Brig Gen. Sinclair plea results: reprimand, pay dock, no prison | Law Offices of David P. Sheldon
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Brig Gen. Sinclair plea results: reprimand, pay dock, no prison

The closely-watched sexual assault case against Brig. Gen. Jeffrey A. Sinclair is coming to a close. As we've discussed, last week the presiding judge summarily dismissed the jury in favor of plea negotiations, and the case moved forward quickly this week to sentencing.

The details of Sinclair's plea bargain were unsealed on Thursday. In exchange for guilty pleas on lesser charges, prosecutors agreed that Sinclair would be sentenced to no more than 18 months in prison -- as opposed to the 20 years he potentially faced if convicted on the most serious charges. At sentencing, however, the judge was even more lenient.

Sinclair pled guilty to adultery, having inappropriate relationships with two women, improper use of his government-issued credit card and conduct unbecoming an officer, and the sexual assault charges were dropped. He was sentenced to a reprimand and a $20,000 dock in pay. The fine will cost the 51-year-old just over two months' pay, but he will serve no prison time. He also announced his immediate retirement.

His next step is an appearance before Fort Bragg's commander for either a written or oral reprimand. After that, a disciplinary board will determine whether he should lose any rank and benefits, which could mean a loss of hundreds of thousands of dollars in retirement benefits.

Considering this high-profile case involved perhaps the highest-ranking U.S. military officer ever to be court-martialed for sexual assault, the sentence is virtually guaranteed to spark controversy. Indeed, a former military judge who now teaches law at West Point told reporters "I can't believe it," even as he affirmed this particular judge to be "one of the best judges in the Army judicial system." The judge himself has offered no insight into how the sentence was determined.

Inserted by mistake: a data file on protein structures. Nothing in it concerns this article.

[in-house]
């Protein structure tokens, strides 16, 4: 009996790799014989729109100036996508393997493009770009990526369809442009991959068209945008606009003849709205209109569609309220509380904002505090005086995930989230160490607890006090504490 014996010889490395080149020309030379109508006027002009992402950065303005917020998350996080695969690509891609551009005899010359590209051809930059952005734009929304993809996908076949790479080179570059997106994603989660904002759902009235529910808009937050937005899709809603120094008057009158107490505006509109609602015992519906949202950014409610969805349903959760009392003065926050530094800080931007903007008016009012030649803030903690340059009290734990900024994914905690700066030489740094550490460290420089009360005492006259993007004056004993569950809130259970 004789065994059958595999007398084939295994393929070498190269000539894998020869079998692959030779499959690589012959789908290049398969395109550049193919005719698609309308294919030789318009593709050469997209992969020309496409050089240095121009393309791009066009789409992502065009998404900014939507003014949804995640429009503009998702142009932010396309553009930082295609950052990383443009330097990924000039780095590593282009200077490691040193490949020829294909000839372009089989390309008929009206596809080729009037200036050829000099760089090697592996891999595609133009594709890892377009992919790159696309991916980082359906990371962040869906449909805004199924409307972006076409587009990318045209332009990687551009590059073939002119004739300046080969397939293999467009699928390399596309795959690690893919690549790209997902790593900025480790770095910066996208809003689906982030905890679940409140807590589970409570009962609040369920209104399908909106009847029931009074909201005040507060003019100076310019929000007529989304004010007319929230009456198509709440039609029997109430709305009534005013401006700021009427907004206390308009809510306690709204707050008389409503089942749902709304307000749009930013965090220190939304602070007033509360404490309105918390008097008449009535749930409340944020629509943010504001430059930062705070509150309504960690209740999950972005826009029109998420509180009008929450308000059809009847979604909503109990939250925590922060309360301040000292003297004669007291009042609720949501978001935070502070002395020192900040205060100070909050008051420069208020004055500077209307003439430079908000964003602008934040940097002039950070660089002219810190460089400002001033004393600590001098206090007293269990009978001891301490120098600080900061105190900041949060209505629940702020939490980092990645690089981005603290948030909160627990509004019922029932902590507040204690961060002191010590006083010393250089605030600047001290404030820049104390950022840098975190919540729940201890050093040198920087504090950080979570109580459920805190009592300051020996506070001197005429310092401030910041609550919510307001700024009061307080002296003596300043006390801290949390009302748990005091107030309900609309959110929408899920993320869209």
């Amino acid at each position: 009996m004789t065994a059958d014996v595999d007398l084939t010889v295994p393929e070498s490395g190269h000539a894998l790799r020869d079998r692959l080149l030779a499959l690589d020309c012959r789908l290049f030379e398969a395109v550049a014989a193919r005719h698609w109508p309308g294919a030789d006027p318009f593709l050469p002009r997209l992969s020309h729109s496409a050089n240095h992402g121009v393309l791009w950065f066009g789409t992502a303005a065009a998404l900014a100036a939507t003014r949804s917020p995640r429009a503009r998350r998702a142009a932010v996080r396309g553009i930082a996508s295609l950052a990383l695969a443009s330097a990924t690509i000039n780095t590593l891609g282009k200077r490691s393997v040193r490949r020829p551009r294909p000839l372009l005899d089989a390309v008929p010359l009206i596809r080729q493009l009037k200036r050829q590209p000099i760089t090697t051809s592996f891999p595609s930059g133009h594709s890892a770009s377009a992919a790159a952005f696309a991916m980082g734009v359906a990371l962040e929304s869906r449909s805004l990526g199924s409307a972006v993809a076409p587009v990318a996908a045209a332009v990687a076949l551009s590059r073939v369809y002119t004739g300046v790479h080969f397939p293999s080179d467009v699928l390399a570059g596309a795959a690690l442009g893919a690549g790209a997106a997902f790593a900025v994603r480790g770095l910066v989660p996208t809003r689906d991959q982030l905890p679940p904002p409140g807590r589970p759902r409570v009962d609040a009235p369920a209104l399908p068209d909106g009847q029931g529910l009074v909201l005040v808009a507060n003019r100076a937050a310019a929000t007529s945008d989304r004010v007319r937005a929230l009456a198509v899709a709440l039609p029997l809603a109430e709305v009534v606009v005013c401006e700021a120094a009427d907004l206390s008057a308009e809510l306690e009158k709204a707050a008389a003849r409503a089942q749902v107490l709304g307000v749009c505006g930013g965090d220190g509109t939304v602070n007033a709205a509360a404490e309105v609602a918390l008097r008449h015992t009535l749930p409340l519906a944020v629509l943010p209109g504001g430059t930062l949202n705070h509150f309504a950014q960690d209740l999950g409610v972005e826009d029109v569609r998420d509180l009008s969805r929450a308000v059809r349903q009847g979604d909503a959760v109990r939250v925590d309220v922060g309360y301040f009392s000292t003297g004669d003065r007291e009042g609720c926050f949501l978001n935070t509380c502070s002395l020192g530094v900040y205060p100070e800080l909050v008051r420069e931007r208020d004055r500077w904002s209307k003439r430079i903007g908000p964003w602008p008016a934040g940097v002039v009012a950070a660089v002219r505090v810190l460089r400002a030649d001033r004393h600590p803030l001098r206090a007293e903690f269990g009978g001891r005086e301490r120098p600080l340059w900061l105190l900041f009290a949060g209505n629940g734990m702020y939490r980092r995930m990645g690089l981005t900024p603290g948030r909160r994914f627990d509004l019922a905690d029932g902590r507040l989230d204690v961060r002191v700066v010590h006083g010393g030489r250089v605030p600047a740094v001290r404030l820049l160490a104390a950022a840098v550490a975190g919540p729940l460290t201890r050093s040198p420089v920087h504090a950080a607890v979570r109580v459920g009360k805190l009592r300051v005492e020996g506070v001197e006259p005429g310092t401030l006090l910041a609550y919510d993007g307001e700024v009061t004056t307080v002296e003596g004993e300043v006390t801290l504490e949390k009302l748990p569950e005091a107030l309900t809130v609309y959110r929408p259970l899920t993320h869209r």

As you may recall, however, questions had already arisen as to whether officials had been pressured to reject a previous plea deal for political reasons. Also, there was growing evidence of weaknesses in the government's case, which would have made a conviction challenging to obtain. Finally, both the defense and the general's estranged wife asked the court for leniency in order to avoid further harming the family.

Whatever your feelings about the military sexual assault scandals or the outcome in this particular case, it's important to remember that every defendant deserves the full protection of his or her rights and the chance to present the most effective court-martial defense.

Source: Marine Corps Times, "No jail time: Sinclair reprimanded, docked $20K," Jeffrey Collins and Michael Biesecker, Associated Press, March 20, 2014

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